Completely agree. I'm no psychologist, but if something fits with our beliefs, we're less likely to likely to be swayed by opposing arguments. As it seems intuitively logical that buying an apple from the farmer's market must be more environmentally-friendly than one that has traveled hundreds of thousands of miles, it's difficult to persuade people otherwise. I recently had a long conversation with a journalist about GHG emissions from grass-fed vs. corn-fed beef. After explaining the science and showing the calculations, which demonstrated that systems in which cattle take longer to finish (grass-fed) are going to be associated with higher GHG emissions (in the absence of significant carbon sequestration) per unit of beef, the journalist finally said "I get it. I understand the science and calculations. Nevertheless, I just feel that grass-fed must be better."

Whenever we get out of the science arena and into a discussion that involves faith (whether religious or relating to other beliefs, including food), it seems increasingly difficult to have good discussion.

Cheers,

Jude

elponchogtz's picture
Submitted by elponchogtz (not verified) on

Will, 

Your experience is somwehat similar to mine. In fact, during my research I performed an LCA comparing corn "tortillas" produces with organic methods and consumed "locally" vs a regular agroindustrial system. The results, as you very well put it, are very similar not only in carbon footprint but even in other impact categories!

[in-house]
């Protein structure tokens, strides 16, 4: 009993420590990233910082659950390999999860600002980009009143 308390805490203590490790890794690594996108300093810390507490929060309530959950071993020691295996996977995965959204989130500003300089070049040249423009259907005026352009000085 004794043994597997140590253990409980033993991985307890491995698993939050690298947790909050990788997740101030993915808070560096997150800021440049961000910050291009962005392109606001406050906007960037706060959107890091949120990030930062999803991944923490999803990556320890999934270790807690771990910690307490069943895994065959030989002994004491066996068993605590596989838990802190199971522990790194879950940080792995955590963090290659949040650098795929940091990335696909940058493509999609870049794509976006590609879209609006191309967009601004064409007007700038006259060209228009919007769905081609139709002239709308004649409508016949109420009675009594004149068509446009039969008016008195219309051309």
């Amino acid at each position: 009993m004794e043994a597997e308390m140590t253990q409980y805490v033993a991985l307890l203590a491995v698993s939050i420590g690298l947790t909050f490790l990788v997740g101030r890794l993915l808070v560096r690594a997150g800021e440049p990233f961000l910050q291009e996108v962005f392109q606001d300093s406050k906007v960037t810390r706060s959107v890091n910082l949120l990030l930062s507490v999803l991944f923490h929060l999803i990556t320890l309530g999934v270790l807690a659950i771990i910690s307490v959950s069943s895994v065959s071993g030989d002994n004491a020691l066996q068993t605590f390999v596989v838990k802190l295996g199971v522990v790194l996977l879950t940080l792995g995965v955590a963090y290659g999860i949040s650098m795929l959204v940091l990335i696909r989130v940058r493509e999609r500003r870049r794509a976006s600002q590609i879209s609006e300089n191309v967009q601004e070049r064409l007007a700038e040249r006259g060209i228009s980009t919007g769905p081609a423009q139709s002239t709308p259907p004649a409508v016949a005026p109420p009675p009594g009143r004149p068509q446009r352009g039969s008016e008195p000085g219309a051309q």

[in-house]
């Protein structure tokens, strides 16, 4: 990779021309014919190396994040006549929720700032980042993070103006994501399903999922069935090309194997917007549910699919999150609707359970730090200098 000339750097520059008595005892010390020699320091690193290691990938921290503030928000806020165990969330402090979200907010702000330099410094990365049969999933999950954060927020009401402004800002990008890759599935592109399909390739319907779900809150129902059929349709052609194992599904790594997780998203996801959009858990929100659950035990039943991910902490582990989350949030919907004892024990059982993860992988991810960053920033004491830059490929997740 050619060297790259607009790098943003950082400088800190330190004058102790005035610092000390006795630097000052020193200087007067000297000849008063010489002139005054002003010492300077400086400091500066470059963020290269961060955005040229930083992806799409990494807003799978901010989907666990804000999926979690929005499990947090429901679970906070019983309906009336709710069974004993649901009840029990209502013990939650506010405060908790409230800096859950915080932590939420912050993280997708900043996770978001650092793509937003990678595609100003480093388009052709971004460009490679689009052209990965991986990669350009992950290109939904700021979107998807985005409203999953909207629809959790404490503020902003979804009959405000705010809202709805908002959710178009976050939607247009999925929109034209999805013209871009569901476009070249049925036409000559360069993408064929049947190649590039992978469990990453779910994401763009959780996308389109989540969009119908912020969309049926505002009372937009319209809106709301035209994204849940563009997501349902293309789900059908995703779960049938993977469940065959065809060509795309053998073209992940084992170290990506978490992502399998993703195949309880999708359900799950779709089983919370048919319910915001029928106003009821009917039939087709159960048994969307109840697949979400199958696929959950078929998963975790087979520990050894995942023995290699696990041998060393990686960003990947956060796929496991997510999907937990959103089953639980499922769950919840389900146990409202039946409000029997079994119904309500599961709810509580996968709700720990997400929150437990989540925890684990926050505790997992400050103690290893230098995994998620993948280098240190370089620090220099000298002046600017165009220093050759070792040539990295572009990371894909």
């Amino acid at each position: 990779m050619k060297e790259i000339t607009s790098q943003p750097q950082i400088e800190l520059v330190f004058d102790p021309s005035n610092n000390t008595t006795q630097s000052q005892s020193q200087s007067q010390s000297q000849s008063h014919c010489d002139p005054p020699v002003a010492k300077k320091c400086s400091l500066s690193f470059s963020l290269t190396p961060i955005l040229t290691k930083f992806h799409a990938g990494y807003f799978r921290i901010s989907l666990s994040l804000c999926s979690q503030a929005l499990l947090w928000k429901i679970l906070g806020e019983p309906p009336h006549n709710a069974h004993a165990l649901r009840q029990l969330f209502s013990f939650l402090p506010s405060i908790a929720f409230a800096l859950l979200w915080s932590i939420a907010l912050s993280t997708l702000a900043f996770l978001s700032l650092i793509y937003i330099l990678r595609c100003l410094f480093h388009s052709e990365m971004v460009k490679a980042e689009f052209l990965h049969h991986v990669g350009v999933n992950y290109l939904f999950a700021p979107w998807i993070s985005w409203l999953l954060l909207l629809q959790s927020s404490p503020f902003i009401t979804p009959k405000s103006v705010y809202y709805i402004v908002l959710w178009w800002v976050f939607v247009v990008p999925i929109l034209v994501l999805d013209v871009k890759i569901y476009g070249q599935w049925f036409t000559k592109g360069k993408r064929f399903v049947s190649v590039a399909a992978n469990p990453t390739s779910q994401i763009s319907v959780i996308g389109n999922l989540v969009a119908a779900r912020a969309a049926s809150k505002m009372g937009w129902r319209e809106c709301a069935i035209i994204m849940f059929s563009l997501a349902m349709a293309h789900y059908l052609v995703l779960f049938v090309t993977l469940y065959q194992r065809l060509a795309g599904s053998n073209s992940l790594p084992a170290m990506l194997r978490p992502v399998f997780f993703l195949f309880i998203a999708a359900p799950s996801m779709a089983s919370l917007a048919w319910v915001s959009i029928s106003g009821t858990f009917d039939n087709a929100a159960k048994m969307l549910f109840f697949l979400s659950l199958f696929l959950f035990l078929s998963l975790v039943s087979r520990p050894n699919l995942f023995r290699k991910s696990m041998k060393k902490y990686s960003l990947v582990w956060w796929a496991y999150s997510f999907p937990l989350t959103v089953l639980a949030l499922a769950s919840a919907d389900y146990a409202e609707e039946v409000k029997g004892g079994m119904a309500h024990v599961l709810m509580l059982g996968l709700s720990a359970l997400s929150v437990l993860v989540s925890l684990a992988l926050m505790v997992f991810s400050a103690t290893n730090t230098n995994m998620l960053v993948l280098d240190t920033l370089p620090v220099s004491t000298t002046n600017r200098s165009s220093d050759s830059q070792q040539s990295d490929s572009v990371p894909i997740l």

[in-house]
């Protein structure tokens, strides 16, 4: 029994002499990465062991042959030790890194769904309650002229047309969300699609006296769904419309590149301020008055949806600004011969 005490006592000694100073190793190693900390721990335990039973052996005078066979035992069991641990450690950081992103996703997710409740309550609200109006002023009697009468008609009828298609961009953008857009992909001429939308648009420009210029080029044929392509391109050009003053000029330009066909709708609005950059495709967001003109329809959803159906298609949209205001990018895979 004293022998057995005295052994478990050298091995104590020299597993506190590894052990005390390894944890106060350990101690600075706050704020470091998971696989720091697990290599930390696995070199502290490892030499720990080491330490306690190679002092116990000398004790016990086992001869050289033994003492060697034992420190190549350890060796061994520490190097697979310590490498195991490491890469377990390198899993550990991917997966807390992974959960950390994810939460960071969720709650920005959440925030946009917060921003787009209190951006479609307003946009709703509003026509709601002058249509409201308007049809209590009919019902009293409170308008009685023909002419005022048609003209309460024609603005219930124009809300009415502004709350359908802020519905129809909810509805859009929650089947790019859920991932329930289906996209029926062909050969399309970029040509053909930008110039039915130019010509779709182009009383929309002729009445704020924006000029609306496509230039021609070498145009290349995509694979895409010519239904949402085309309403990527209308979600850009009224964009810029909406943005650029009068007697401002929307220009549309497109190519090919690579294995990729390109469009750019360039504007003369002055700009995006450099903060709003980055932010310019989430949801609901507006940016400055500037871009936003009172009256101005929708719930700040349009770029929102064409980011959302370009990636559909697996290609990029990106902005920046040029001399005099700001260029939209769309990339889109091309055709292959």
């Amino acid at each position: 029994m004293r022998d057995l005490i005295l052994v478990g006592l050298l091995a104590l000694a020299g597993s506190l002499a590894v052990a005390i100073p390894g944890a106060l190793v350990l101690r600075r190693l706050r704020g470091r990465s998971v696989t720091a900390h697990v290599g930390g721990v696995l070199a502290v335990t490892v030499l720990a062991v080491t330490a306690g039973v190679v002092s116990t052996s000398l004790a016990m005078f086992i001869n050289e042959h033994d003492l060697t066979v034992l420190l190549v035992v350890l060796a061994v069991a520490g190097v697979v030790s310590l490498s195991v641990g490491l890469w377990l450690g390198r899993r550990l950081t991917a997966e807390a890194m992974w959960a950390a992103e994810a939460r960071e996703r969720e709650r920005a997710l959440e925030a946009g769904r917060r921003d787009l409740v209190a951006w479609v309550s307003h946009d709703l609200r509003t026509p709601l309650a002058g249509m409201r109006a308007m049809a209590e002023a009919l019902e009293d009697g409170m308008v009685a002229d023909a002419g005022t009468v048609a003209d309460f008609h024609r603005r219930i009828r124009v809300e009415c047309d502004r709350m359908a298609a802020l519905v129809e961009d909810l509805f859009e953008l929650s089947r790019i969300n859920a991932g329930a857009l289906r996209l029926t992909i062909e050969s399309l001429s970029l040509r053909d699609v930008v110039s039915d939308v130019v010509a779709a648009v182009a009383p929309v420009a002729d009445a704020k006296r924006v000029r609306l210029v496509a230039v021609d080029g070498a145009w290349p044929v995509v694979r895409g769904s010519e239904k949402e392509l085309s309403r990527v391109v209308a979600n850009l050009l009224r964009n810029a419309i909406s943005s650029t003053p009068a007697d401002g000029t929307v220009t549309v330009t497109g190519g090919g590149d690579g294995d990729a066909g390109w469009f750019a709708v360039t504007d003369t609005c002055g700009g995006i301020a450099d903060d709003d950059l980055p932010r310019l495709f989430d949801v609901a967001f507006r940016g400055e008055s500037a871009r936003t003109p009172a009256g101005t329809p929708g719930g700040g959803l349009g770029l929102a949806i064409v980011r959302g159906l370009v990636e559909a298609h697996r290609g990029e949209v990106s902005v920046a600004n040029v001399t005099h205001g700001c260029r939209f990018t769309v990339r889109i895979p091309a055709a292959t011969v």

However, digging depper into this case I've discovered that the sustainability evaluation of each of these systems goes well beyond an LCA. An LCA, to cite my experience, is a great but limited tool. It evaluates only one particular period of time and only in a limited set of dimensions. An LCA always tries to respond "which of this systems may manufacture this good or service with the least pollution in a specific period of time?". This is not enough! If we are to assess sustainability we need to ask ourselves "does this system of production endure the test of time?" or "does this system of production create potential for beneficial co-evolution?". These are the questions that we need to look at.